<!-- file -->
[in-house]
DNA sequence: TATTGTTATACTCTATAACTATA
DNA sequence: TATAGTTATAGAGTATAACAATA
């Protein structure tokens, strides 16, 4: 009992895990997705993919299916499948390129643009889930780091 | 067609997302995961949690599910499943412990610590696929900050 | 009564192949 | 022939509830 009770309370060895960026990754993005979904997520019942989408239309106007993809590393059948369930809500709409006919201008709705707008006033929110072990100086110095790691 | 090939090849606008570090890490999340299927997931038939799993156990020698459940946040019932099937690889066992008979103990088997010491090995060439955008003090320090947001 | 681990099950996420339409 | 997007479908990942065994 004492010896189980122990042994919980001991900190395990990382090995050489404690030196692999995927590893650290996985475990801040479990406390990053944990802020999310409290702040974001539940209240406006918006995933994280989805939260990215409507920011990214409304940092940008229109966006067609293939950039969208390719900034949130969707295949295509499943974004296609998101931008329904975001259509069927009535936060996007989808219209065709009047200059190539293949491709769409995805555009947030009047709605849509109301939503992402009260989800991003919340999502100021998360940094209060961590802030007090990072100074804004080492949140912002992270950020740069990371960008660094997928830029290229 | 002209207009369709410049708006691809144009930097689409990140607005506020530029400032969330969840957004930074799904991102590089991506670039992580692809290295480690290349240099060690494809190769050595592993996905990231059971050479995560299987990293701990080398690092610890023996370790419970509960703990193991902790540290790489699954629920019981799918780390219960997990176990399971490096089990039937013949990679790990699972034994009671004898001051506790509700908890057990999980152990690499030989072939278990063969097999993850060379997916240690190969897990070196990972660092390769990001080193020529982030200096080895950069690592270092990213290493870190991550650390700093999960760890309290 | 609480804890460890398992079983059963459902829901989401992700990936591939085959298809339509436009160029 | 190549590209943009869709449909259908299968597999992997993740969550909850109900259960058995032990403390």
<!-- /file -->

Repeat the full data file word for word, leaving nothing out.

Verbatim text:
[in-house]
DNA sequence: TATTGTTATACTCTATAACTATA
DNA sequence: TATAGTTATAGAGTATAACAATA
């Protein structure tokens, strides 16, 4: 009992895990997705993919299916499948390129643009889930780091 | 067609997302995961949690599910499943412990610590696929900050 | 009564192949 | 022939509830 009770309370060895960026990754993005979904997520019942989408239309106007993809590393059948369930809500709409006919201008709705707008006033929110072990100086110095790691 | 090939090849606008570090890490999340299927997931038939799993156990020698459940946040019932099937690889066992008979103990088997010491090995060439955008003090320090947001 | 681990099950996420339409 | 997007479908990942065994 004492010896189980122990042994919980001991900190395990990382090995050489404690030196692999995927590893650290996985475990801040479990406390990053944990802020999310409290702040974001539940209240406006918006995933994280989805939260990215409507920011990214409304940092940008229109966006067609293939950039969208390719900034949130969707295949295509499943974004296609998101931008329904975001259509069927009535936060996007989808219209065709009047200059190539293949491709769409995805555009947030009047709605849509109301939503992402009260989800991003919340999502100021998360940094209060961590802030007090990072100074804004080492949140912002992270950020740069990371960008660094997928830029290229 | 002209207009369709410049708006691809144009930097689409990140607005506020530029400032969330969840957004930074799904991102590089991506670039992580692809290295480690290349240099060690494809190769050595592993996905990231059971050479995560299987990293701990080398690092610890023996370790419970509960703990193991902790540290790489699954629920019981799918780390219960997990176990399971490096089990039937013949990679790990699972034994009671004898001051506790509700908890057990999980152990690499030989072939278990063969097999993850060379997916240690190969897990070196990972660092390769990001080193020529982030200096080895950069690592270092990213290493870190991550650390700093999960760890309290 | 609480804890460890398992079983059963459902829901989401992700990936591939085959298809339509436009160029 | 190549590209943009869709449909259908299968597999992997993740969550909850109900259960058995032990403390």